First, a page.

by krm | Thursday, April 20, 2017 - 6:00 AM
Few things are as precious and important in our lives as water. What other material substance has been classified as a human right? Does the universal daily need for water mean, however, that it must always be in public hands, or should private companies be allowed to control access to it and make profits from selling it? Would private enterprise somehow commodify a human right and create a profit-controlled gateway to a basic necessity? Although the instinct to keep water in public hands has been strong, some societies have been willing to privatize their water utilities. Thames Water in London, for example, is a private company supplying the metropolis. Created in 1989, it serves millions of people in southeast England every day. Even in urban areas where the provision of piped water is in public hands, for-profit companies supply any increasing quantity of water people drink in bottles for sale.
For-profit water companies are not, however, only a new phenomenon, the product of Thatcherite liberal economic policies that created Thames Water, or an earlier 19 th century era of laissez-faire capitalism when many private water companies supplied cities. Indeed, for-profit water companies have a...Read More
by krm | Wednesday, April 19, 2017 - 6:00 AM
Numbers, numbers, everywhere, nor any figures to cite.
In my last post, I talked about Amazon buy buttons and the inner workings of a book’s availability. In my experience, availability is usually the number one concern for authors and publishers. Once the book is available and being sold, authors tend to track their sales rankings, sometimes obsessively.
The algorithms behind Amazon’s best-seller rank have confounded authors and publishers for years. Before I delve into what I have gleaned, it is good perspective to remember that everything on an Amazon book detail page is marketing – from the description to the reviews to the rankings. The whole goal of the page is to get you to buy the book. Publishers put forth the best marketing copy, cover design, endorsements and reviews with the hope of driving sales. Amazon then layers in additional marketing with the use of algorithms, keywords, special offers, and rankings.
There are around 14-15 million books on Amazon. I have been unable to find a credible source for an accurate count, but Bowker reports 38 million books in its database. At least 700,000 new books...Read More
by bjs | Wednesday, April 19, 2017 - 6:00 AM
Newspapers and other periodicals played an important role in the life of Victorian Britain, Ireland, and the British Empire. For the past 50 years, the journal Victorian Periodicals Review (VPR) has published research on the editorial and publishing history of those periodicals. Alexis Easley , editor of VPR and Associate Professor of English at the University of St. Thomas in Minnesota, joined us for a Q&A after the publication of the 50th volume's first issue .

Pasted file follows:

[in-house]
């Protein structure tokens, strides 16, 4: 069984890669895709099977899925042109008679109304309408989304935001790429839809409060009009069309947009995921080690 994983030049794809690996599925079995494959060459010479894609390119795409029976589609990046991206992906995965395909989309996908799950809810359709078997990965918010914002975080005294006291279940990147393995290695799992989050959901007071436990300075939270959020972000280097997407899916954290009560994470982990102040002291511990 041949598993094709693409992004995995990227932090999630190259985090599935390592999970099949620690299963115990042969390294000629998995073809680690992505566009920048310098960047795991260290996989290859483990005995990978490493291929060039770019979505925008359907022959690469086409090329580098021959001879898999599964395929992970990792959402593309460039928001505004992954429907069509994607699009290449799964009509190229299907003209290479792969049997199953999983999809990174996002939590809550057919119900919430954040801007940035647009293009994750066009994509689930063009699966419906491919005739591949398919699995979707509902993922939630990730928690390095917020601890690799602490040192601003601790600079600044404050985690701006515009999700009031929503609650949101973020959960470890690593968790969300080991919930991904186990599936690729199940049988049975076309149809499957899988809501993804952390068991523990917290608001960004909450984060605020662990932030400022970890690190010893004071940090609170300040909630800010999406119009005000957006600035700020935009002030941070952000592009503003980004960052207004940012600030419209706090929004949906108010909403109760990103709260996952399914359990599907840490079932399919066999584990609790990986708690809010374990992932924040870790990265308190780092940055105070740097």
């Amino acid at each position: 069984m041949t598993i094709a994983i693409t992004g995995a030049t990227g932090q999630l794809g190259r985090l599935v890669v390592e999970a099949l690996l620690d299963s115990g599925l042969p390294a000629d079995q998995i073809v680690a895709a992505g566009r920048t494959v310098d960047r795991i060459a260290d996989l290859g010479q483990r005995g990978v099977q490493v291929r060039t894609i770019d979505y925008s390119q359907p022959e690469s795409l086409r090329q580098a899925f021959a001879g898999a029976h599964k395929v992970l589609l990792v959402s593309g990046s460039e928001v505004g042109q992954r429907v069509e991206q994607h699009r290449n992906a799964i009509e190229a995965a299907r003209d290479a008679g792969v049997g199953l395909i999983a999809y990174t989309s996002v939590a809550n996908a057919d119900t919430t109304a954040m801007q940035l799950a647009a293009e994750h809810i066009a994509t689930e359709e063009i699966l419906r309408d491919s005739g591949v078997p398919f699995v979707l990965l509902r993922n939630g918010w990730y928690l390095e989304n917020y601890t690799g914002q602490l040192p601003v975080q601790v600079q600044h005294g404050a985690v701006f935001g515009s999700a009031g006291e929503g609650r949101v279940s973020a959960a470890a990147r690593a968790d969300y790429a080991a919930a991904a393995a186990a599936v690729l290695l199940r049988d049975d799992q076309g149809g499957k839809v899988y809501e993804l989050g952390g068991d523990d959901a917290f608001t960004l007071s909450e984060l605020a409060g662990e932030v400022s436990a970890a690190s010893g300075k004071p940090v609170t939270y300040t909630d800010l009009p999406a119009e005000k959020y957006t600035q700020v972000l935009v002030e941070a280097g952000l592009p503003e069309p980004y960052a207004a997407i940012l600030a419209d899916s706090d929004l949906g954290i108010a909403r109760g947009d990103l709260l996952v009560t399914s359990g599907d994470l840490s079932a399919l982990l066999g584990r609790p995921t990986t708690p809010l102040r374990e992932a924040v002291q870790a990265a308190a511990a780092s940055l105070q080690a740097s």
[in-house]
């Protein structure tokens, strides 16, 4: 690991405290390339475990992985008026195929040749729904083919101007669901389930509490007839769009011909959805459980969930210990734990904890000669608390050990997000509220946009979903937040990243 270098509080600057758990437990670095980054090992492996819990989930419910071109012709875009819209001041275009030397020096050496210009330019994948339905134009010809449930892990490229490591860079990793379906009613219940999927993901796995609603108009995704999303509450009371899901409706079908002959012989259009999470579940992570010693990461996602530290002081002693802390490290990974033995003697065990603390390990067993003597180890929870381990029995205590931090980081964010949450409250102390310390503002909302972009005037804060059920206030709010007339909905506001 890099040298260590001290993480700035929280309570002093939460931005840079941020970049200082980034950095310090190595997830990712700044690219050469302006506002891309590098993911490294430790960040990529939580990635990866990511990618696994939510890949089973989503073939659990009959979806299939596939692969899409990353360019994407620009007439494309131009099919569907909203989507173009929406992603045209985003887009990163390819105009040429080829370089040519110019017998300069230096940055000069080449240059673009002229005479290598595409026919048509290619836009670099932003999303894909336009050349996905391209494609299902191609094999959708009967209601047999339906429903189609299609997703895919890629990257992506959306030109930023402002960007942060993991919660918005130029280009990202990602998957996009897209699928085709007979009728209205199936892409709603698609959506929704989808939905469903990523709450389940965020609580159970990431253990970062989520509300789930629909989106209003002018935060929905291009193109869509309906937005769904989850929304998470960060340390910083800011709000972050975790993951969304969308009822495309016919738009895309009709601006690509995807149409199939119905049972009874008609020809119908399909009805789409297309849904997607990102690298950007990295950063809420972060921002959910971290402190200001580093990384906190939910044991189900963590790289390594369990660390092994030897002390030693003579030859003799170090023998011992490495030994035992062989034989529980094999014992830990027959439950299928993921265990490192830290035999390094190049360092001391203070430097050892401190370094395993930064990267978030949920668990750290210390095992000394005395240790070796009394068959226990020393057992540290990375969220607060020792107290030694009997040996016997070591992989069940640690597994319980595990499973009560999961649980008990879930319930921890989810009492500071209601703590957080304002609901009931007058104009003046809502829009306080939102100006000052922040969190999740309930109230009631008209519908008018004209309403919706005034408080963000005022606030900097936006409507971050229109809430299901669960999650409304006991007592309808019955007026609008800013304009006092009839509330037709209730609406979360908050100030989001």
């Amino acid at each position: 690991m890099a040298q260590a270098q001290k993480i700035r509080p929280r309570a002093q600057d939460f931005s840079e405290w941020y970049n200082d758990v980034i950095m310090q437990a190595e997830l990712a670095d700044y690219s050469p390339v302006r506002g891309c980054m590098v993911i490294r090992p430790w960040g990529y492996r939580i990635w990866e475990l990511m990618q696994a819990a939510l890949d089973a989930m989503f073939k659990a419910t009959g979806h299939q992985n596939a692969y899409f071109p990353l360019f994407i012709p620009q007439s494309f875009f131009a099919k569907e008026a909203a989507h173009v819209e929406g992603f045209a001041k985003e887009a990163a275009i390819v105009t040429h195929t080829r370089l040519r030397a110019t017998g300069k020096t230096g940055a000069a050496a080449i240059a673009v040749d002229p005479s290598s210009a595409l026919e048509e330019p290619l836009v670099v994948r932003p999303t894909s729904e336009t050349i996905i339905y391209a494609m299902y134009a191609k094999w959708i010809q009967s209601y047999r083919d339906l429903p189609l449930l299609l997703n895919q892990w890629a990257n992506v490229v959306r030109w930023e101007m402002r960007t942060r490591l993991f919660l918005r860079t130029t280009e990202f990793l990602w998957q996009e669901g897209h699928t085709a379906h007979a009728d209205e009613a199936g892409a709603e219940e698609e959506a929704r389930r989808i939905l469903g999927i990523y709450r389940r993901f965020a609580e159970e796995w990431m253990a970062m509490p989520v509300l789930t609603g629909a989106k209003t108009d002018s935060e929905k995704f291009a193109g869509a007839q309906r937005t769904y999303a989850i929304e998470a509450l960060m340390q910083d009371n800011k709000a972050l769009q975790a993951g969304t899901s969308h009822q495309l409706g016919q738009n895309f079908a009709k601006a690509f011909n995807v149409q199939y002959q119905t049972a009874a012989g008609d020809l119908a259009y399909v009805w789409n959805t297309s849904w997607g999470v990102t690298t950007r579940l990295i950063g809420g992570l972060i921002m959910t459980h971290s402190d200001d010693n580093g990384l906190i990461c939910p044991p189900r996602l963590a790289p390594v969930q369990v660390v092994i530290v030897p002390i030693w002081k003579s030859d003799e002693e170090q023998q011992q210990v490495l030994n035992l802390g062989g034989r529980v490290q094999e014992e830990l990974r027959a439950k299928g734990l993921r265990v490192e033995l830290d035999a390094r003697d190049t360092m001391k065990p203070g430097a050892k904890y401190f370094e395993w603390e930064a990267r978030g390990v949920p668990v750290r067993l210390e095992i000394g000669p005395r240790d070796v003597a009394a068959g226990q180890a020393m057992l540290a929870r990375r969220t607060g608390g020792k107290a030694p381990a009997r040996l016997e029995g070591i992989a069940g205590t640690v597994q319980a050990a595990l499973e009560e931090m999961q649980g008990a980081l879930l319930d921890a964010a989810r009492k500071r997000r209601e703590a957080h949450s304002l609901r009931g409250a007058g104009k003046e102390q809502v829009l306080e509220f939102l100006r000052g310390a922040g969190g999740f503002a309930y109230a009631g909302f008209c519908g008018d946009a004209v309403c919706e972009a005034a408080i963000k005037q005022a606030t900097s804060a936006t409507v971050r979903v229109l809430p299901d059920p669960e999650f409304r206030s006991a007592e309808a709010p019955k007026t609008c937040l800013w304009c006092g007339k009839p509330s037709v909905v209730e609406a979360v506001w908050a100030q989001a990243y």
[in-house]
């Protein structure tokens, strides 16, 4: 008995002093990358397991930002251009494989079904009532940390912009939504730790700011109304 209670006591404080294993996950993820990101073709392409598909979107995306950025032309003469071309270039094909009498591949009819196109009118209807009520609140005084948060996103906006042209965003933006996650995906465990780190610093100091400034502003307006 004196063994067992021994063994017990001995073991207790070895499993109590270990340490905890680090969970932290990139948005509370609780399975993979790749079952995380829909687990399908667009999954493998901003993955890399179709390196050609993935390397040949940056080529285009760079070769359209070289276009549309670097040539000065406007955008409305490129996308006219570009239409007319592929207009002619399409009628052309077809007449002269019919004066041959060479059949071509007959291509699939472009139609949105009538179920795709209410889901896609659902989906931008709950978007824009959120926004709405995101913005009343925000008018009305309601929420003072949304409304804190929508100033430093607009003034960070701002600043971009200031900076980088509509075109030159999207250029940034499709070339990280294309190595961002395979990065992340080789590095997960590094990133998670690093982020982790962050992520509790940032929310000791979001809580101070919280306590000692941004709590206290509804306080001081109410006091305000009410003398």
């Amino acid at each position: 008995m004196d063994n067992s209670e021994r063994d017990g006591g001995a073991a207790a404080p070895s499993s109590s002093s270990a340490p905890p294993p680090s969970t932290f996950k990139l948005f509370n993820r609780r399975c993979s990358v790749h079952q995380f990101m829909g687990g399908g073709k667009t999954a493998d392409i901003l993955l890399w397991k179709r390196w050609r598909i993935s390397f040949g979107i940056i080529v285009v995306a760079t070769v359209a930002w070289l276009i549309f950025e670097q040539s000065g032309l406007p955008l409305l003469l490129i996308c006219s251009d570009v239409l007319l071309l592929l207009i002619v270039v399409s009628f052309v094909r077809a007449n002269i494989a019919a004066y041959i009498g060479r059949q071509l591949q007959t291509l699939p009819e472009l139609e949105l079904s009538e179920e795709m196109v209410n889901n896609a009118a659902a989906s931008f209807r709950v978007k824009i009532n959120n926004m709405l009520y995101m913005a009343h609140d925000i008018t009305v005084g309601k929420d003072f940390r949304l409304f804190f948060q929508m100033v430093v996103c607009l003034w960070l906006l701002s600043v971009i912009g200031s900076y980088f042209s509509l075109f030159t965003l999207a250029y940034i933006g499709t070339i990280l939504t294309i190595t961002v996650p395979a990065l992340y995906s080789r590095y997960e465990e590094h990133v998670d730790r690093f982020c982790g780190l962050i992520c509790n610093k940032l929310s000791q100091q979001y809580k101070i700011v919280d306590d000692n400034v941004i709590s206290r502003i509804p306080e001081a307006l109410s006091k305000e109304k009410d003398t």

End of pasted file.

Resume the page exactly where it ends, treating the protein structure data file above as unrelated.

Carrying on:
It is both humbling and deeply gratifying. Over the past 50 years, the journal has gone from being a photocopied newsletter to a major international journal. The rapid expansion of digital archives of newspapers and periodicals in recent years has led to immense growth in our scholarly community. It is thrilling to be part of this scholarly network — and to take part in the collective project of illuminating the fascinating history of the Victorian press.
by krm | Tuesday, April 18, 2017 - 6:00 AM
I want to address my Republican and conservative friends for a second — really anyone that is sick and tired of all this talk about climate change. I’d like to let you in on a little secret: a surefire way to piss off the tree-hugging conservationists that annoy you so much.
Before I tell you how to do that, let’s talk about The Carbon Code: How You Can Become a Climate Change Hero .
This is a book about self-reliance, accountability, and setting a good example. It’s a road map to the tools and technologies that will save you money and allow you to keep your family safe. Because you may not believe that climate change is real, that we’re the cause, or that it’s dangerous . . . but the United States military does. So does Exxon Mobile, and other big oil giants. The Carbon Code is a conservative take on climate change, focused on how individuals — and their choices — matter.
You’ve probably heard climate advocates pushing for policies like carbon taxes, clean energy grids, divestment from petroleum companies, and so on. It can seem like you have nothing in...Read More
by krm | Monday, April 17, 2017 - 6:00 AM
Silence deafened the laboratory. The raging spring storm outside finally penetrated the transformers powering the west side of campus, stealing life from inside the science complex. In one instance, the monotonous sounds of motors, fans, and compressors were hushed. The professor rose from his slumped form, his laptop screen now blank. The incubators serving as nurseries to his beloved flies were quiet but still warm. “Any minute,” he thought, “the emergency generators should kick in.” But there was no sound on the roof, other than the muffled cries of wind racing across the flat surface, to indicate that backup power was imminent. The room was silent. Only the storm outside provided relief from the denseness of the dark, eerily silent, laboratory. Scrittle scrattle . “What was that?” Scrittle scrattle . There it is again. And closer this time. “Is someone there,” the professor said as he moved slowly toward the open laboratory door leading to the hallway. No response. Maybe it was just a tree branch scraping against the side of the building. Of course he immediately knew that was impossible. All of the nearby trees were still just infants; none were tall enough to...Read More